There are possibly more myths and misunderstandings about lactose intolerance than any other food-related condition. Katie Cardenas of Greenwich, Conn., is a case in point. After her daughter, Zoe, was born the nurses in the hospital gave the baby some formula to supplement her mom's breastmilk.Subsequently, a little blood appeared in Zoe's stool. Unable to find any other cause, the staff physician concluded that Zoe was lactose intolerant and ordered Cardenas to stop eating dairy products.
Rather than just taking those orders at face value, Cardenas followed up with her own pediatrician, who told her that was nonsense and she was hurting herself by not getting the important nutrients in dairy products. Cardenas resumed her normal diet and she and Zoe were both fine.
Like Zoe, many infants are misdiagnosed with lactose intolerance, and panicked parents pull all dairy products from their diets. But the results of a new study shows that lactose intolerance almost never is a factor in digestive upsets until ages 3 or 4 – and almost always resolve themselves by the teen or preteen years.
Lactose and Lactase
Lactose is the sugar that is found naturally in milk and other dairy products. Lactase is the enzyme that digests lactose. Lactose intolerance occurs when the small intestine doesn't produce enough lactase. Signs and symptoms of lactose intolerance can include nausea, abdominal cramps, bloating, gas and diarrhea. The severity of these symptoms depends on the amount of lactose consumed, the degree of lactase deficiency and the types of lactose-containing foods.
While lactose intolerance can make a child uncomfortable, it is not a particularly serious condition and is not to be confused with milk allergies. Milk allergies occur as a reaction to one or more of the proteins in cow's milk and can cause digestive, skin and respiratory reactions.
Lactose intolerance does sometimes occur in infants who have genetic conditions or illnesses that affect their digestive systems, but this is rare and is not necessarily related to dietary issues. It can also sometimes be linked to premature birth.
"Lactose intolerance [is] fairly common, but it's a gradual thing," says Dr. Melvin B. Heyman, professor of pediatrics at the University of California at San Francisco and member of the American Academy of Pediatrics' (AAP) committee on nutrition. "Babies are born with the ability to digest lactose, but after they grow out of infancy some gene turns on or off which helps keeps you from digesting lactose. The majority of the world's population start developing lactose intolerance after infancy, but it's rare in Caucasians before 3 or 4 years of age."
Perhaps the biggest misconception about lactose intolerance is that it has anything to do with breastfeeding or what mom eats while breastfeeding. In fact, breastmilk contains very little lactase and, as Dr. Heyman points out, infants are born with the ability to digest that.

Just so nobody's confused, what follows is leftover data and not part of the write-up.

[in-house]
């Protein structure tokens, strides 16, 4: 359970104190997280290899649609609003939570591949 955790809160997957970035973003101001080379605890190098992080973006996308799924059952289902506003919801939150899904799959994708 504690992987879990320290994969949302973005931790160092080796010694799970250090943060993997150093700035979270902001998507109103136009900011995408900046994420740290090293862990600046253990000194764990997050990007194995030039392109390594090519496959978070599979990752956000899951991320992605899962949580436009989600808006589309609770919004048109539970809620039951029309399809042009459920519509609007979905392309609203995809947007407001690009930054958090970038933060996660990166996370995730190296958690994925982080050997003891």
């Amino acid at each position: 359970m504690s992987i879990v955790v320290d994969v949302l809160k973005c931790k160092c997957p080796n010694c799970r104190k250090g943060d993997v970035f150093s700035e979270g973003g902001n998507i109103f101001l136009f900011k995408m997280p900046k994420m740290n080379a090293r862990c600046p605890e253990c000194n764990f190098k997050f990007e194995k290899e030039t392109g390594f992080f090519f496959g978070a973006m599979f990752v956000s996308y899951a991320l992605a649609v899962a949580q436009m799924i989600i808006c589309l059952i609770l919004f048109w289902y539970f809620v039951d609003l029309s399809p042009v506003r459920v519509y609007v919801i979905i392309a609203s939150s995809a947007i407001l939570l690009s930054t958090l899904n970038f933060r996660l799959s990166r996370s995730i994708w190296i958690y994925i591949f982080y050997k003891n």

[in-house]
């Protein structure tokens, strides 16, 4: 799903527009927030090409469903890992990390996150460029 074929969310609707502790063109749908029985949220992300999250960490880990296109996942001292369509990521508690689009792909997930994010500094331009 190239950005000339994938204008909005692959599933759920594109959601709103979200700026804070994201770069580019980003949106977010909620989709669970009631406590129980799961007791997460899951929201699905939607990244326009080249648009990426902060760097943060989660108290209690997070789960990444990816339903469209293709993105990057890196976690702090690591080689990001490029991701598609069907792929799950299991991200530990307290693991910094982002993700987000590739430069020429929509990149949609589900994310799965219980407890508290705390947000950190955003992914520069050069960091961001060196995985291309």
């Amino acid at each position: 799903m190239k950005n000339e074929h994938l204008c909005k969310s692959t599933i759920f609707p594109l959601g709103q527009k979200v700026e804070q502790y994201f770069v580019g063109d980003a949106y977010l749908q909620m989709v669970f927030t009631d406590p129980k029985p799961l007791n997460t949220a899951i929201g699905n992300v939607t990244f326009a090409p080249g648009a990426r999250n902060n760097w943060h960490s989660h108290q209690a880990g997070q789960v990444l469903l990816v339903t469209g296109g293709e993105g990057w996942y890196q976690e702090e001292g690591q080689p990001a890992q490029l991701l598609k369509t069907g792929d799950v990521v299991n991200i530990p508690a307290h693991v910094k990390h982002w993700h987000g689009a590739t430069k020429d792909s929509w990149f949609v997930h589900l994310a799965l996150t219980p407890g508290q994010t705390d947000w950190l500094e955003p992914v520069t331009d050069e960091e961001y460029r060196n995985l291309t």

This misdiagnosis commonly happens with colicky babies because the signs and symptoms of lactose intolerance are similar to those of colic. However, lactose intolerance can't just be guessed at. It can only be determined by dietary lactose elimination and other tests, which should only be done under the guidance of a physician.
Another myth is that lactose intolerance prohibits children from ingesting dairy products. All children need some dairy to get the important nutrients provided by this food group.
Terri Verason, director of nutrition education for the Dairy Council of Arizona, says it's important for even lactose intolerant children to consume some dairy foods because bone health and growth is so vital at this stage of rapid growth. "This is particularly true leading up to the preteen and teen years, especially for girls, because this is when you have that window of opportunity to develop those bones," she says.
Verason points out that often it merely requires an adjustment in how children eat dairy. She says that the AAP guidelines for eating for lactose intolerant children are easy to remember using the acronym DAIRY:
Drink milk in smaller amounts and take with food. The food will help with the digestive process so it doesn't have such a heavy lactose load.
Aged cheeses, such as cheddar, are excellent sources of calcium, but most of the lactose is removed in the processing.
Introduce dairy slowly and gradually increase the amount. Research suggests even those who think they're lactose intolerant have just a malabsorption problem. As your system gets used to eating small amounts of dairy you can increase the amount and can train your system to tolerate it.
Reduce your intake of lactose-containing products. Try lactose-free milk and milk products. Or try over-the-counter supplements that assist in digesting lactose.
Yogurt. Look specifically for yogurt with live and active cultures. This helps to digest the lactose as well. Anything that helps break lactose down into its component parts makes it easier to digest.